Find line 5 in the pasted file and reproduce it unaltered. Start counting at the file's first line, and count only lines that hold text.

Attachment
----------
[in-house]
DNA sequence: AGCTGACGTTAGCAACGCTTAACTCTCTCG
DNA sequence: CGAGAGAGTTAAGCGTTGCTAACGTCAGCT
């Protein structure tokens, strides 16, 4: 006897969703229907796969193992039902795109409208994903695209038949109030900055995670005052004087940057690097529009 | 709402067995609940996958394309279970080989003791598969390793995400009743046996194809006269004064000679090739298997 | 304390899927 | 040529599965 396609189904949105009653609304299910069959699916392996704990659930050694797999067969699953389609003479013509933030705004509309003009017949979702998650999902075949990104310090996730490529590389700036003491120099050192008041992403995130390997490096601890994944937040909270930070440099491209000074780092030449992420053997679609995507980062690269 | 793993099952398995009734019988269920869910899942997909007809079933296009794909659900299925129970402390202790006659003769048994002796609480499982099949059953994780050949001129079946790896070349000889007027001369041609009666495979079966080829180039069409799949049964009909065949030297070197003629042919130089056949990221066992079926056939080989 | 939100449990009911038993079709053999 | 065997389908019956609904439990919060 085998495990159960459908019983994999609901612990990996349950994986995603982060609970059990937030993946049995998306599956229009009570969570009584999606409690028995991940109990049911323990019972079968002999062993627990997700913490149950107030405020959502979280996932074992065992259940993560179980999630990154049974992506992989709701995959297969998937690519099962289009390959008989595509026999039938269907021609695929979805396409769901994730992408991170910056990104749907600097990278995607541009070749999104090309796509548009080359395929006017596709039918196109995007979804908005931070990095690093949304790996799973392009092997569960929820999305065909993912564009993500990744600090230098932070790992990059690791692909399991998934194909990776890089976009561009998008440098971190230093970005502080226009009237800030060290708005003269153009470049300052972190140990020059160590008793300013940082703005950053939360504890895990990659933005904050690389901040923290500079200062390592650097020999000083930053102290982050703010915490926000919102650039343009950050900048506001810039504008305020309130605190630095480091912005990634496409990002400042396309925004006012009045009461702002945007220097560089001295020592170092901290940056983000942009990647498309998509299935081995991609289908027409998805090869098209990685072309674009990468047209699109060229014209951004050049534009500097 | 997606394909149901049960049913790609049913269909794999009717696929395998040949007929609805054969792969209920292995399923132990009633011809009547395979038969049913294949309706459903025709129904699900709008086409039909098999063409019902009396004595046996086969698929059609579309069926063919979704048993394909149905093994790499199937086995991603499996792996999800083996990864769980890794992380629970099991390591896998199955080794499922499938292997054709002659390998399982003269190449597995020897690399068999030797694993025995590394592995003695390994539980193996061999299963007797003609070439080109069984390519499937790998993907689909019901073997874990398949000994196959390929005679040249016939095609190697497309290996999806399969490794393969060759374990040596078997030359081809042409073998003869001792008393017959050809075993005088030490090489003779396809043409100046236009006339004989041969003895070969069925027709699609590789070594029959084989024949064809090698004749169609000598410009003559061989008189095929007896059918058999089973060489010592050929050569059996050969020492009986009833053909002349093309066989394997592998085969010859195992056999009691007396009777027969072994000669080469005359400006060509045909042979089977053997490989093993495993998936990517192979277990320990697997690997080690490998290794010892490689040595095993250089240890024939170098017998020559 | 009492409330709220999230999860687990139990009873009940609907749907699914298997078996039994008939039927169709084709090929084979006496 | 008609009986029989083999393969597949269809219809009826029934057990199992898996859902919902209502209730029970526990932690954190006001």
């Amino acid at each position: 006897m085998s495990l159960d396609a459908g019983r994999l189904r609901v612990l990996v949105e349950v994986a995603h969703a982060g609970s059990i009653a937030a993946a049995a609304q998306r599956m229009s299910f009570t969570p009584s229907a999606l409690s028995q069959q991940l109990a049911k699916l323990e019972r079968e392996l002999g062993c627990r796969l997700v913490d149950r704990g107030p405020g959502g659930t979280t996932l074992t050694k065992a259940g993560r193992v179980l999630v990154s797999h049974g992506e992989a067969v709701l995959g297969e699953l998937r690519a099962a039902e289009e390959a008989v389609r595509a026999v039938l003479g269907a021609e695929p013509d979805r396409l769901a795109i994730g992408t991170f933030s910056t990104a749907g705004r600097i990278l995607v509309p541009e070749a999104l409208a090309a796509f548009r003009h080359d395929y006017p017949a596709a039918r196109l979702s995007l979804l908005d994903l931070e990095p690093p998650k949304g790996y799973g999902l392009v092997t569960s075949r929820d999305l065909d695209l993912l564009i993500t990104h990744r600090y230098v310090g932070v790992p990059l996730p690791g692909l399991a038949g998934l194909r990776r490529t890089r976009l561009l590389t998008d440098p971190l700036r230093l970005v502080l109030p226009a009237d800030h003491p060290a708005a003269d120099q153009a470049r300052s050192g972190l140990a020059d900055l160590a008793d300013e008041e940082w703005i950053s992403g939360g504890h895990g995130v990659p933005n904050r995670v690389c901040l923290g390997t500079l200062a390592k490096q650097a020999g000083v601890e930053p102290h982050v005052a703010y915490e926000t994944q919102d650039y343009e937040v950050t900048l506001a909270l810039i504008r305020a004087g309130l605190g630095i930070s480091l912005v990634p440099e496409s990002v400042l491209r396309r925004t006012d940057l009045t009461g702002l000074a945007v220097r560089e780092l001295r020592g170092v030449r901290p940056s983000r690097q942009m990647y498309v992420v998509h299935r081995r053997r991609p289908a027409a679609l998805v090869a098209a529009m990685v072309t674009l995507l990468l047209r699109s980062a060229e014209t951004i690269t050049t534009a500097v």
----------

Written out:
């Amino acid at each position: 006897m085998s495990l159960d396609a459908g019983r994999l189904r609901v612990l990996v949105e349950v994986a995603h969703a982060g609970s059990i009653a937030a993946a049995a609304q998306r599956m229009s299910f009570t969570p009584s229907a999606l409690s028995q069959q991940l109990a049911k699916l323990e019972r079968e392996l002999g062993c627990r796969l997700v913490d149950r704990g107030p405020g959502g659930t979280t996932l074992t050694k065992a259940g993560r193992v179980l999630v990154s797999h049974g992506e992989a067969v709701l995959g297969e699953l998937r690519a099962a039902e289009e390959a008989v389609r595509a026999v039938l003479g269907a021609e695929p013509d979805r396409l769901a795109i994730g992408t991170f933030s910056t990104a749907g705004r600097i990278l995607v509309p541009e070749a999104l409208a090309a796509f548009r003009h080359d395929y006017p017949a596709a039918r196109l979702s995007l979804l908005d994903l931070e990095p690093p998650k949304g790996y799973g999902l392009v092997t569960s075949r929820d999305l065909d695209l993912l564009i993500t990104h990744r600090y230098v310090g932070v790992p990059l996730p690791g692909l399991a038949g998934l194909r990776r490529t890089r976009l561009l590389t998008d440098p971190l700036r230093l970005v502080l109030p226009a009237d800030h003491p060290a708005a003269d120099q153009a470049r300052s050192g972190l140990a020059d900055l160590a008793d300013e008041e940082w703005i950053s992403g939360g504890h895990g995130v990659p933005n904050r995670v690389c901040l923290g390997t500079l200062a390592k490096q650097a020999g000083v601890e930053p102290h982050v005052a703010y915490e926000t994944q919102d650039y343009e937040v950050t900048l506001a909270l810039i504008r305020a004087g309130l605190g630095i930070s480091l912005v990634p440099e496409s990002v400042l491209r396309r925004t006012d940057l009045t009461g702002l000074a945007v220097r560089e780092l001295r020592g170092v030449r901290p940056s983000r690097q942009m990647y498309v992420v998509h299935r081995r053997r991609p289908a027409a679609l998805v090869a098209a529009m990685v072309t674009l995507l990468l047209r699109s980062a060229e014209t951004i690269t050049t534009a500097v």